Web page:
Here’s the latest news on flipping homes for quick profits. The heady days of the home flippers in major cities are winding down as market fundamentals flip themselves. During real estate’s halcyon days flippers seem just to appear. These include long time and experienced developers, investors, real estate brokers, and amateur “developers.” Strong seller markets where prices are rising and inventory declining often create the perfect storm for profitable flipping. Traditionally flippers purchase a property then tear it down and build a new often larger home or do a gut renovation. The property goes quickly back on the market selling for a hefty profit.
That’s quickly changing in markets around the country according to recent research from realtor.com. The numbers show not surprisingly flipping has cooled. On the flip side, it’s on the rise in smaller in-demand markets. The reason—home prices are rising along with the population. Javier Vivas, director of economic research for realtor.com looks at the story behind the data. “What surprised me was there was such a divergence of markets where there were declines in flipping and then spikes in others since a year ago.”
Here’s where flipping is down according to realtor.com. Topping the “Metros Where Flipping Is Down The Most” rankings is Columbus, Ohio which saw an 18.8% decrease from last year. Additional areas on that list include Cape Coral, Florida, Virginia Beach, Virginia, Riverside, California, Portland, Oregon, Seattle, Washington, San Diego, California, Sacramento, California, Richmond, Virginia and Miami, Florida.
Let’s look at the numbers showing decreases in home flips from one year ago. Cape Coral, Florida is down 14.4%, Virginia Beach, Virginia at 10.9%, Riverside, California with a 10.6% decline. When you look at Seattle where the median home price is $550,000 you see a decline of 8%. Head down to San Diego with the highest median price on the list of $657,000 and that number is off 7.9%. “Flippers had a great couple of years in certain markets and now that’s pretty much over in those areas,” Vivas adds.
The metros where flipping has increased the most may surprise you. Raleigh, North Carolina leads with an over-the-top 63.4%. Charlotte, North Carolina comes in second at 42.5%. Then there’s Orlando, Florida with a 37.1% increase. “In these areas with lower costs and increases in demand flipping is rampant,” notes Vivas.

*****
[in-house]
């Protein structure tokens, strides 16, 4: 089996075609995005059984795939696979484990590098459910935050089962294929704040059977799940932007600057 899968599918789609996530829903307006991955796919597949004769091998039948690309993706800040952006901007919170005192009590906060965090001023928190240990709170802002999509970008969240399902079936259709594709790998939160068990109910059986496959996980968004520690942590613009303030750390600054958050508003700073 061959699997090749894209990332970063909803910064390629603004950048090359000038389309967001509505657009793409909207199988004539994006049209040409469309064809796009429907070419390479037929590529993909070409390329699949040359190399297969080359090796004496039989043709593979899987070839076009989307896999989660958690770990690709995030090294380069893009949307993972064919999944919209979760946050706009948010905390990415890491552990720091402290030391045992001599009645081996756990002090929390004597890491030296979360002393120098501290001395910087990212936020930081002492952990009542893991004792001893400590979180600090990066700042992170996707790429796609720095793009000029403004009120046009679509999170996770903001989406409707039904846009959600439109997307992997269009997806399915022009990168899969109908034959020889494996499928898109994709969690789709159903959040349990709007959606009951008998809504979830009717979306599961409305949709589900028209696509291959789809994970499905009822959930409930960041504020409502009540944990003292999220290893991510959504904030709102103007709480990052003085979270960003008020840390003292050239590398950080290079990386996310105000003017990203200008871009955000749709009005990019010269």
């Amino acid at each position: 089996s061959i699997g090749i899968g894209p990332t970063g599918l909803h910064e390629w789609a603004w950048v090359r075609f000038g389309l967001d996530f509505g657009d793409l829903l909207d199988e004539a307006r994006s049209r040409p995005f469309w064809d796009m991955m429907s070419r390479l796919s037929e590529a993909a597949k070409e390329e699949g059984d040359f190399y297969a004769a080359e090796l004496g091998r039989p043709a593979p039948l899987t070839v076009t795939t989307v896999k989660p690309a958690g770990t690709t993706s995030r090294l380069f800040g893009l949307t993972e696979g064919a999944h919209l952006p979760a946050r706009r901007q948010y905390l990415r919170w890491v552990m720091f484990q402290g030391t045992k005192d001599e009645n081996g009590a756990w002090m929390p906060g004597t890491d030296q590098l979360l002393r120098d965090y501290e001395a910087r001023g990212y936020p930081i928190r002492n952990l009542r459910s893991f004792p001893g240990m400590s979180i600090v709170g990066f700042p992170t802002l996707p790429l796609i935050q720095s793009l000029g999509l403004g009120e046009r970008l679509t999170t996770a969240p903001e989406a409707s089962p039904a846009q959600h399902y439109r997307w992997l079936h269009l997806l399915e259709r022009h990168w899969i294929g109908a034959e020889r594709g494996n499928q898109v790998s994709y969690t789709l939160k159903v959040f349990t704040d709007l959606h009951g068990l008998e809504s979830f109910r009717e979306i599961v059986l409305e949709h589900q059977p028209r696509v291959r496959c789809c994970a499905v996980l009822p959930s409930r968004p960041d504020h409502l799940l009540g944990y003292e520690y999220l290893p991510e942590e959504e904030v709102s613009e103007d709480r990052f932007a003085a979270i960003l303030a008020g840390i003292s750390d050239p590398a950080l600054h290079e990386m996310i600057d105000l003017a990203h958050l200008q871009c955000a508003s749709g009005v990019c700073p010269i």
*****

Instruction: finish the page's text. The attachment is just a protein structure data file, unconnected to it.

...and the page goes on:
In areas where home prices increased combined with higher mortgage rates, the pool of buyers decreases making flipping inherently riskier and ultimately not so attractive. Continuing Lecturer of Finance and Real Estate at UCLA Anderson School of Management Paul Habibi explains the fundamentals. “The big decline you see is from the amateurs who want to invest in a market where they see an upward trajectory. That’s what people look to take advantage of,” Habibi explains. “You can do a lot of things wrong in an up-trending market which can save you from your mistakes. That changes when the market changes and it filters out upstarts who don’t really know what they are doing,” Habibi said not mincing words. Financing has gotten trickier on those deals, weeding more players out of the game.
On the luxury side of the street, Los Angeles, long a flipper’s haven is seeing a decline. David Parnes, a director at The Agency in Beverly Hills who with his business partner James Harris are two of the area’s top luxury agents. Their clients include professional developers from Beverly Hills to Malibu. “Residential real estate is very subjective. There is a lot of great product being developed on spec by very experienced developers. Those are still selling. It’s the not so great product on where all boxes aren’t checked by amateurs with little or no experience who are trying to do copy-cat projects that don’t sell for what they think they will. At the high-end buyers are simply savvier and won’t just buy anything.”
Flipping could also be called, adventures in real estate which will continue as markets rise and fall as they always do.